What is a Business Lasting Power of Attorney?
A Business Lasting Power of Attorney Guide
If a Business Lasting Power of Attorney isn’t part of your continuity planning you could be making a big mistake.
Owning a business is not easy. Success or failure often balances on a knife-edge. You put a lot of hard effort into building your business so it’s worth protecting it.
If you become seriously ill your business could collapse in a very short period. The survival time for a business where the owner becomes incapacitated could be just 28 days, or even less.
A business may rapidly stop trading if there’s no one with authority to deal with the banking, signing-off contracts, paying taxes or doing the hundred and one things a business owner has to do.
Remember, it’s not just your business that would suffer. Family, employees, business partners, suppliers and many more people could be badly affected. The reputation of your business could quickly suffer and the business might become unsaleable.
Making a Business Lasting Power of Attorney (LPA) enables your business to keep going even if you’re out of action.
What is a business lasting power of attorney?
If you’ve heard of a power of attorney you’ll probably know that it’s a legal document that gives authority to another person or several people to act on your behalf if you’re unable to do so. If you make a business lasting power of attorney, your attorneys have authority to deal with running your business on your behalf.
How does a business lasting power of attorney differ from a personal LPA ?
A personal lasting power of attorney gives general authority to deal with a person’s personal affairs.
A business power of attorney includes powers that are very specific to your particular business. The authority given to the attorneys can be tailored to suit your individual business.
Choose attorneys for your business affairs carefully
The attorneys should, if possible, have skills and experience that will help them in running your business because that’s what they are going to have to do during the period while you are incapacitated.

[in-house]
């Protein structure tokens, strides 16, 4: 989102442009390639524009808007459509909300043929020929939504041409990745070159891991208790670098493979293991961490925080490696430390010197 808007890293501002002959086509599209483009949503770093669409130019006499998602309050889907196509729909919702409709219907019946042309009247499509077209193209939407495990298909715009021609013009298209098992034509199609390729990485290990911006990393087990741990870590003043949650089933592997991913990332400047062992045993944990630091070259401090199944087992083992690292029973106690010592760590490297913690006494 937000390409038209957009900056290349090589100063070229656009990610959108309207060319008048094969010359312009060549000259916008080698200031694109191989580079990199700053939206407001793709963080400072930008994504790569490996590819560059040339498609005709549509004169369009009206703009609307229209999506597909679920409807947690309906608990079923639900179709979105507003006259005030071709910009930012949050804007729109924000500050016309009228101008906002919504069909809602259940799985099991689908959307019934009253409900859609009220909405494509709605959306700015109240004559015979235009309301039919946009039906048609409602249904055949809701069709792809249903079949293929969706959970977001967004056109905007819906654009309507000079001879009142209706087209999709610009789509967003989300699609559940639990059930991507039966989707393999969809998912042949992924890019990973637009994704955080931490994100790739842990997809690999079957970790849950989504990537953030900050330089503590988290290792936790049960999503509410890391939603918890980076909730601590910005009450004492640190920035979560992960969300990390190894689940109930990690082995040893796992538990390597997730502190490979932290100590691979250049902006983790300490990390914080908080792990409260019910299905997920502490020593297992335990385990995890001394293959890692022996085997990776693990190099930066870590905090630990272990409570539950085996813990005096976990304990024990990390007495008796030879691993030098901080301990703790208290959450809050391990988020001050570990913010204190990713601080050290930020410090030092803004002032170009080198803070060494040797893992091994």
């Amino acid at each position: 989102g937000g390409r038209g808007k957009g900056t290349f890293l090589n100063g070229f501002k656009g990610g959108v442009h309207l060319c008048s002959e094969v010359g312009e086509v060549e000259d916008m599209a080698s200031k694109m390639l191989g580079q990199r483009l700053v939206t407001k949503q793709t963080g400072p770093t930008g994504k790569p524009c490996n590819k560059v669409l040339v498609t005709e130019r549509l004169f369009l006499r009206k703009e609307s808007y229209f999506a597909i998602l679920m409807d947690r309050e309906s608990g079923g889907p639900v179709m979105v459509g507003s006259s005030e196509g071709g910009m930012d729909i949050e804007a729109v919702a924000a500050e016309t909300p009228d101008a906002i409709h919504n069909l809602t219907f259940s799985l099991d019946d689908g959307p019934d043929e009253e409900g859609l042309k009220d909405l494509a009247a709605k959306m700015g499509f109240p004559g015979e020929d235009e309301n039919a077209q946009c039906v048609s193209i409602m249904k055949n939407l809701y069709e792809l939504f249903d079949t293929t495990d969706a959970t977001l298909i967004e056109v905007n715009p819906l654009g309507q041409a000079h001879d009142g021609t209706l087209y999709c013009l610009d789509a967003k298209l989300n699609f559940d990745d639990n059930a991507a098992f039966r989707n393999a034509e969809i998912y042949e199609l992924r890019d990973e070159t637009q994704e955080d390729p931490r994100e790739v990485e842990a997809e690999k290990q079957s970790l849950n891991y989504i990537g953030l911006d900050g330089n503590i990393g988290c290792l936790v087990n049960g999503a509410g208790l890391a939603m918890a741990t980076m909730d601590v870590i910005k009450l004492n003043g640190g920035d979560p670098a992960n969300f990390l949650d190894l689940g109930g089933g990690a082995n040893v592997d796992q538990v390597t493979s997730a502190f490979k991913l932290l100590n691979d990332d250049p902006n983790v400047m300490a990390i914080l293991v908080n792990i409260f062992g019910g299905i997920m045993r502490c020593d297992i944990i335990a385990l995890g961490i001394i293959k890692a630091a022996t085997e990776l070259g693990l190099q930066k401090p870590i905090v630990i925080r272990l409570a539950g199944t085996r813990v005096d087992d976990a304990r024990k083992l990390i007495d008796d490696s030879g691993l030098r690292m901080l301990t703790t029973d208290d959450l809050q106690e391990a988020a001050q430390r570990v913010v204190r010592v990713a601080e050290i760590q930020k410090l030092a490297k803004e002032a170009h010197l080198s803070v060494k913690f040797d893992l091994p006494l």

If you are permanently mentally incapacitated your attorneys will also have the job of trying to sell your business or transfer it to another member of your family. They will need to make judgements about the timing of a disposal.
Think about your responsibilities in the business
It will also be important to consider your role in the business. If your business is a limited company and you are a director you have responsibilities to the company.
Directors have a duty to promote the success of the company and act fairly towards all the members of the company. Directors must use reasonable care and skill when carrying out their duties. Your attorneys must understand exactly what duties they might have to take on.
If you are a shareholder but not a director your attorney may need to deal with other shareholders who have more control over the company.
Even in the case of a sole trader, there are likely to be considerations such as the needs and interests of employees and protecting the reputation of the business. Your attorneys’ actions could affect the goodwill in the business and that could have an impact on the value of it.
It’s important to check whether you are allowed to delegate your responsibilities as a business owner. If you own a business that’s regulated by a regulatory body or if you are bound by particular statutory obligations you might be restricted in the type of powers you can delegate to an attorney.
Business lasting powers of attorney – getting them right
The main thing to appreciate is that it is unlikely to be sufficient just to fill in basic information on a Lasting Power of Attorney document and hope for the best. Here are some suggestions:
- Giving general authority to your attorneys is probably too vague. Set out your intentions clearly so your attorneys know which powers they will have and how you expect them to be used.
- Things such as stock and land and vehicles will not necessarily be owned outright by you but your attorneys might need to make use of those assets or dispose of them if the business is sold.
- If you only want your attorneys to be able to act in certain situations include restrictions in the document to make clear the limits on the attorneys’ powers.
- Make sure your attorneys can look at business documents such as partnership deeds, leases and guarantees.
Don’t assume your family has the right to manage your business for you
Your family do not automatically have the right to make decisions about your business – even if they are involved in it as co-owners or employees. If you should suffer serious illness or mental incapacity a business lasting power of attorney could make all the difference between the continuing success or sudden failure of your business.
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